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Effect of Catapult

December 15th, 2016

Catapult is a contra dance weekend with the goal of making it easier for bands to start getting booked for dance weekends, festivals, etc. They get something like six bands and six callers together in Atlanta over memorial day weekend, and they encourage people who are involved in booking bands and callers elsewhere to come dance. This makes some sense: dance weekends are generally once a year, so they're generally pretty conservative in their booking because a bad band or caller could do a lot of damage. Instead you have one weekend that goes out on a limb with less proven performers, but they have a whole lot of different performers and dancers know what they're getting.

They're currently near the end of their application process, with applications due 12/29, and people were asking whether it was worth applying. Now, when I went with the Free Raisins in 2013 we had a blast, so I'd definitely recommend it as a fun weekend. But is it worth it from the perspective of it's goals? Will it get you booked for weekends and things?

This is a hard question to answer, because it could be that Catapult is just identifying people who would soon be getting booked for these things otherwise [1], as opposed to making the difference between getting booked and not. On the other hand we could at least look at bookings for bands and callers post-Catapult.

I have data [2] on how many weekend/festival gigs bands played in 2014, 2015, 2016, and part of 2017 . So if we go through the bands who played Catapult in 2012, 2013, and 2014, how many gigs do we see?


The bands that played Catapult in 2013 seem to have gotten booked for many more things than the ones who played in 2012 or 2014. What's going on? Is it just that the dances I have data from are when the 2013 cohort was at its best? Let's look at counts by "years-since-Catapult" to correct for this:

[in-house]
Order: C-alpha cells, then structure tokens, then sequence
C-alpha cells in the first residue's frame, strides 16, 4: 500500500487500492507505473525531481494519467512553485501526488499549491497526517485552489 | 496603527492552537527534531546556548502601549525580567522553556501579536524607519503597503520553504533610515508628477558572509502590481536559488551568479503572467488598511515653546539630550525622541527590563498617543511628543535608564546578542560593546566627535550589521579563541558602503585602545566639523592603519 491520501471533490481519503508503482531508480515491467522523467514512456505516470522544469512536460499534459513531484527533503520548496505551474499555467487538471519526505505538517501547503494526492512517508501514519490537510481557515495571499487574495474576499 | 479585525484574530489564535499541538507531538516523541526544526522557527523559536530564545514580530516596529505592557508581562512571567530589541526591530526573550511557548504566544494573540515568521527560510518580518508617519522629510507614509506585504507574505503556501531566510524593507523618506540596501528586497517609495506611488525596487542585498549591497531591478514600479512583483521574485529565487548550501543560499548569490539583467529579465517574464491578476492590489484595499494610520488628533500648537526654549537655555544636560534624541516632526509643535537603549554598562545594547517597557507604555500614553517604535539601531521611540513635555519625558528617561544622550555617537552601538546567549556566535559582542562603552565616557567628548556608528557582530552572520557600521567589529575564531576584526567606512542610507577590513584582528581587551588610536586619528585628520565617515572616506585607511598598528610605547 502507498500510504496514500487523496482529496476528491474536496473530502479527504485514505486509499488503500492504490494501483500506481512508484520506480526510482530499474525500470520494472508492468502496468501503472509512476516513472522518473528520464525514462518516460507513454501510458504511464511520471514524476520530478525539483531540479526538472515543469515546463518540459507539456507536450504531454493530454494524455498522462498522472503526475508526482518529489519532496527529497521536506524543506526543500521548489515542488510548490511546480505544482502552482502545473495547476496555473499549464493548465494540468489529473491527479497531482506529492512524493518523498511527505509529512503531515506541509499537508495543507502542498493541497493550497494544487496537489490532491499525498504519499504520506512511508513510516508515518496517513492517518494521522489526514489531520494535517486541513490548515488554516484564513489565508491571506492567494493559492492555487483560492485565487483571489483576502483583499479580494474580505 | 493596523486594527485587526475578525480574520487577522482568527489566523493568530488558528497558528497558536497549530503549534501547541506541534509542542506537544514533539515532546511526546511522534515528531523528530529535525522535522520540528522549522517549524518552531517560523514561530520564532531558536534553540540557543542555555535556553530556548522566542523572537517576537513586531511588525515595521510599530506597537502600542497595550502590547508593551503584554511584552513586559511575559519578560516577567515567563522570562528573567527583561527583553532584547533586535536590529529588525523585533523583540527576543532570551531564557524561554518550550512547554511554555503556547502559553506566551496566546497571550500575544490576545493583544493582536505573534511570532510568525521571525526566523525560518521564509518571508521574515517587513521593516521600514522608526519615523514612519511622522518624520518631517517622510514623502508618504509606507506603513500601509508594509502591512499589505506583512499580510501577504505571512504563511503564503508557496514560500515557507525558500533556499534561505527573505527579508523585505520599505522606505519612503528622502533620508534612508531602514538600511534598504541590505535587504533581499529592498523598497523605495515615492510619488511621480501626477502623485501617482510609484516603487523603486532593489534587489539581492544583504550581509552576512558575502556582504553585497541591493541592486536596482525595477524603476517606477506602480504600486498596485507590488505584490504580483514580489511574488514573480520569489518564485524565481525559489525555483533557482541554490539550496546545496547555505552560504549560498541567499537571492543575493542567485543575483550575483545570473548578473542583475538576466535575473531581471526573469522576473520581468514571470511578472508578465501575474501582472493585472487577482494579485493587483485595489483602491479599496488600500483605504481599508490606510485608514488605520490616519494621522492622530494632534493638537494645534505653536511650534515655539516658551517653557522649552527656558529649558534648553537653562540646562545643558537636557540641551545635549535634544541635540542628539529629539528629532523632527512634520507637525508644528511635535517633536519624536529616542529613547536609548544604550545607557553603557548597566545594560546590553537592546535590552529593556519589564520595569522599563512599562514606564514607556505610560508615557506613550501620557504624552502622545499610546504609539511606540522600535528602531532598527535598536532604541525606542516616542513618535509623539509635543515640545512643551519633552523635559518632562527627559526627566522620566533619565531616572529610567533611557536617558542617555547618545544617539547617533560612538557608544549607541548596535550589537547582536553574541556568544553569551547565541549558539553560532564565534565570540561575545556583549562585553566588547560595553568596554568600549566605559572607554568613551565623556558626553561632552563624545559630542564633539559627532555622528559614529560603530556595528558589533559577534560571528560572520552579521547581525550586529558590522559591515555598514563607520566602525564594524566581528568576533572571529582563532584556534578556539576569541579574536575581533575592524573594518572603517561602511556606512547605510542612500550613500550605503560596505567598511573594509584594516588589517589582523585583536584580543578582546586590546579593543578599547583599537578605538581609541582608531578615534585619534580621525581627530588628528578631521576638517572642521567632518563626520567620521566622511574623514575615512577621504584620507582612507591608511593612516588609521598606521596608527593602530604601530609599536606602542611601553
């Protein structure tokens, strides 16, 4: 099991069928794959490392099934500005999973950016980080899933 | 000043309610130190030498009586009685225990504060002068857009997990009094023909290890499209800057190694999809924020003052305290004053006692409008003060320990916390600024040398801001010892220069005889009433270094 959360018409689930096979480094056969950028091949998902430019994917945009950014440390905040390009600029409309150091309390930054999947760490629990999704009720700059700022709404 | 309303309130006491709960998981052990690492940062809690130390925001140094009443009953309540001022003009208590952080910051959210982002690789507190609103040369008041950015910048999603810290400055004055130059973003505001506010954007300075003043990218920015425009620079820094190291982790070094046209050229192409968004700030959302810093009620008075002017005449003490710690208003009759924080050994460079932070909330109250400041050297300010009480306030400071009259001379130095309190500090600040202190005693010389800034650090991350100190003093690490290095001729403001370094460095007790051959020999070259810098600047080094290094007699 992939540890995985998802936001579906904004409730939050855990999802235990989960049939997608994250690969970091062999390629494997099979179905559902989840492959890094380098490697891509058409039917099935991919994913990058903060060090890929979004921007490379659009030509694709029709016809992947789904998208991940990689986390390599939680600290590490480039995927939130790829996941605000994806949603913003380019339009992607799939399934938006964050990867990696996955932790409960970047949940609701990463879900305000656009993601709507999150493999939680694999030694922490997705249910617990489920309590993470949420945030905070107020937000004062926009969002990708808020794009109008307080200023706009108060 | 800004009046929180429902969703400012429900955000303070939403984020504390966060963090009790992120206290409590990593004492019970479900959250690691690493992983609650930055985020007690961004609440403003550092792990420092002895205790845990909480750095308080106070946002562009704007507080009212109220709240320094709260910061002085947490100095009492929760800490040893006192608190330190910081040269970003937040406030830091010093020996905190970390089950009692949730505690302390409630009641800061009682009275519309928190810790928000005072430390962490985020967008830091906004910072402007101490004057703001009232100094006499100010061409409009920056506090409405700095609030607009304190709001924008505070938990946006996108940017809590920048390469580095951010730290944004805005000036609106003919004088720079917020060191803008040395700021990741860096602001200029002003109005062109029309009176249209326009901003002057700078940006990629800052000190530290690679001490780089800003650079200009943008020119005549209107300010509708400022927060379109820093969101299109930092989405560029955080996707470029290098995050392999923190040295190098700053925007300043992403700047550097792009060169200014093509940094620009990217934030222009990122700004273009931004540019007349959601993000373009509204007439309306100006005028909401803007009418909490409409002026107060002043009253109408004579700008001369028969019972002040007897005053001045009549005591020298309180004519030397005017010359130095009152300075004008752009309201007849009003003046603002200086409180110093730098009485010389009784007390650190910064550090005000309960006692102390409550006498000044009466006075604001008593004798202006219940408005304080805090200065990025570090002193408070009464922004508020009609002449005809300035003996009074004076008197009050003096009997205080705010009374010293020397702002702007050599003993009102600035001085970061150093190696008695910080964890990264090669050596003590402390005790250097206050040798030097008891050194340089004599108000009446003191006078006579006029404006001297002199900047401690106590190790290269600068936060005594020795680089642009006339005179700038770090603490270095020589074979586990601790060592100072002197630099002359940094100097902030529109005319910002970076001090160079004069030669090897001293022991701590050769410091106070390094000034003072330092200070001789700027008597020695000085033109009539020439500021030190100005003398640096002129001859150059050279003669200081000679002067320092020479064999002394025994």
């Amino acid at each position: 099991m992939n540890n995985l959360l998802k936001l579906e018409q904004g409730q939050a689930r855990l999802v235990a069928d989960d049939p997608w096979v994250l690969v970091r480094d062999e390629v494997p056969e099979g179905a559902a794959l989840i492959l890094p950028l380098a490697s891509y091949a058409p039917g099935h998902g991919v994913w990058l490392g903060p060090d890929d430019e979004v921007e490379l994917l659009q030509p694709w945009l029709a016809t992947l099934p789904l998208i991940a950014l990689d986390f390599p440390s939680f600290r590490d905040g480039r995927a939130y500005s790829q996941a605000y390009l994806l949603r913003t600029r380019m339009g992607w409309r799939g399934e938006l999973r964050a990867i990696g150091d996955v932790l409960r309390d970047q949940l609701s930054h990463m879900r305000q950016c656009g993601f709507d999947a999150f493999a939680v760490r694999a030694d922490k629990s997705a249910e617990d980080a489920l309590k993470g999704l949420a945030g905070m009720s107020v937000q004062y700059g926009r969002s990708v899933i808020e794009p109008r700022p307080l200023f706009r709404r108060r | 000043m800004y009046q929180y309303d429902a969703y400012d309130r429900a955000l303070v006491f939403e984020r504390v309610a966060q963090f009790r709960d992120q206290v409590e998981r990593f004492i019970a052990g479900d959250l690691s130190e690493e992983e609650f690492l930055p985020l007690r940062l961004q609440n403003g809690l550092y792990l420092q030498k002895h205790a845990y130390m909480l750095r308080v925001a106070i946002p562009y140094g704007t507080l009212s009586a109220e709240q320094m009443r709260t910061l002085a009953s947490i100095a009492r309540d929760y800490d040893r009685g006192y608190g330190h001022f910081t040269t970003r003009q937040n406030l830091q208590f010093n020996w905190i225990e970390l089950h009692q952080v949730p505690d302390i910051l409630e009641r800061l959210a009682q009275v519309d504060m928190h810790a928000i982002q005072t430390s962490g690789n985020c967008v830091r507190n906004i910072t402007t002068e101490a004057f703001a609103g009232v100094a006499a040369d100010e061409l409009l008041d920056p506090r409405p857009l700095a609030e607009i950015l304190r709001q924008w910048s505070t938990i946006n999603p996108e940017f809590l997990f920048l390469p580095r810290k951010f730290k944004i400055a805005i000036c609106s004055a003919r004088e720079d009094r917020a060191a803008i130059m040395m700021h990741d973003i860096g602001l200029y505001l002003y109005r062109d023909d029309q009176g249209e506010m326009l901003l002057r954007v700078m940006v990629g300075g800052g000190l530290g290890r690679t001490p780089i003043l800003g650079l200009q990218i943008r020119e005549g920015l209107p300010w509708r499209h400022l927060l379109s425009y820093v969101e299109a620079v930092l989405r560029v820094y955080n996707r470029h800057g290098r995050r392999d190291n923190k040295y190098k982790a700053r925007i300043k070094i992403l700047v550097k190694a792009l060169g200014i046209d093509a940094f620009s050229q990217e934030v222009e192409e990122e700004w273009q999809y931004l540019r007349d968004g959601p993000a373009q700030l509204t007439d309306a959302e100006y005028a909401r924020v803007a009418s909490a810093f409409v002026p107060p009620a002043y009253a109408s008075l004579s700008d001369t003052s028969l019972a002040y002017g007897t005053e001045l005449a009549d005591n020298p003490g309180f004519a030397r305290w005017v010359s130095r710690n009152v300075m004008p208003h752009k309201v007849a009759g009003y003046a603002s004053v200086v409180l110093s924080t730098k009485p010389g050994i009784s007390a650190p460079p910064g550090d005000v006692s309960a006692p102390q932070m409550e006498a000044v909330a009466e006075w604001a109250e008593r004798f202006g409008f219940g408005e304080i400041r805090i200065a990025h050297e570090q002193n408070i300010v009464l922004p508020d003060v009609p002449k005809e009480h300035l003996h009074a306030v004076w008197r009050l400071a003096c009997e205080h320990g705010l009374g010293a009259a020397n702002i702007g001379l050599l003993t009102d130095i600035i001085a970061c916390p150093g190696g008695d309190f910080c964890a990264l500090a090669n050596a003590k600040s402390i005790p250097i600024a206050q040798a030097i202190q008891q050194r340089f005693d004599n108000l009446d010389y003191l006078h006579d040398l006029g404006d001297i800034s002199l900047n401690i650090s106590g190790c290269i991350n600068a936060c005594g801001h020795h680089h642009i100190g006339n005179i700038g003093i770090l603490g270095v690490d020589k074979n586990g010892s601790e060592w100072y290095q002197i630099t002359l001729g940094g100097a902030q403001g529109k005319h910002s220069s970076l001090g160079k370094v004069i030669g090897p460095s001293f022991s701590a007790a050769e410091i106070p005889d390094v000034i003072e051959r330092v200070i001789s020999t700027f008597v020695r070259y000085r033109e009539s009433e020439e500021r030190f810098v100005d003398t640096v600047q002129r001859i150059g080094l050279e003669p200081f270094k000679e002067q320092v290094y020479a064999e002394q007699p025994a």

In the years where we have comparable data, the 2013 cohort was booked much more widely than the 2012 or 2014 one. It's not just one outlier band distorting the numbers either—if we remove the most booked band from the 2013 cohort we still have:


Or we can look at the number of bands in each cohort with at least one gig in that year (each year had six bands):


That's pretty strange! Is it just that Catapult 2013 had especially good musicians, or that in 2013 lots of bookers came to Catapult? One factor is that La Banane Enchantee (2012) lost a band member to the UK. They were the most popular band of their cohort, winning the audience vote the only year Catapult did voting, and if they had continued to be playing gigs in the US they might have played a lot of them. But that's not enough to explain the difference.

I don't have as good data for callers, just 2016, which isn't even a consistent distance out from the three cohorts, but lets look at it. If we see many more callers from the 2013 cohort getting gigs then that suggests (a) Catapult was helping and (b) more bookers were at the 2013 event, while if we don't then it's more likely that 2013 just happened to select good bands.

Interesting! Both the 2012 and 2014 cohorts had substantially more bookings for 2016 (four and two years out) then the 2013 cohort did (three years out). So it's probably not that there were more dance bookers at Catapult 2013.

Another thing we could look at is whether the same weekends tend to book Catapult talent. If there's a lot of overlap, that's more reason to think catapult had an effect. Here are dances by their frequency in the two lists above:

(Keep in mind that I only have caller data for 2016, my 2017 band data is incomplete, and I don't have any 2013 data. With those included there would probably be more overlap. This is also why the number of slots is kind of strange.)

Weekends by how many catapult performers were booked in the sample:

number of catapult bands and callers booked number of weekends

This is 73 slots out of approximately 1,088. [3] With ~6% of slots going to Catapult alums, it doesn't sound like Adirondack, FolkMADness, etc being nearly half Catapult alums is a coincidence. Except that we still can't tell the difference between those weekends selecting people the same way Catapult does, and Catapult helping them get selected.

[1] Some people say this is what top colleges do.

[2] For this post I'm using the raw data in Dance Weekends, Festivals, and Long Dances, and I'm not counting things like the Brattleboro Dawn Dance or other gigs where bands play much less than you do at a typical dance weekend.

[3] 1,088 comes from totalling:

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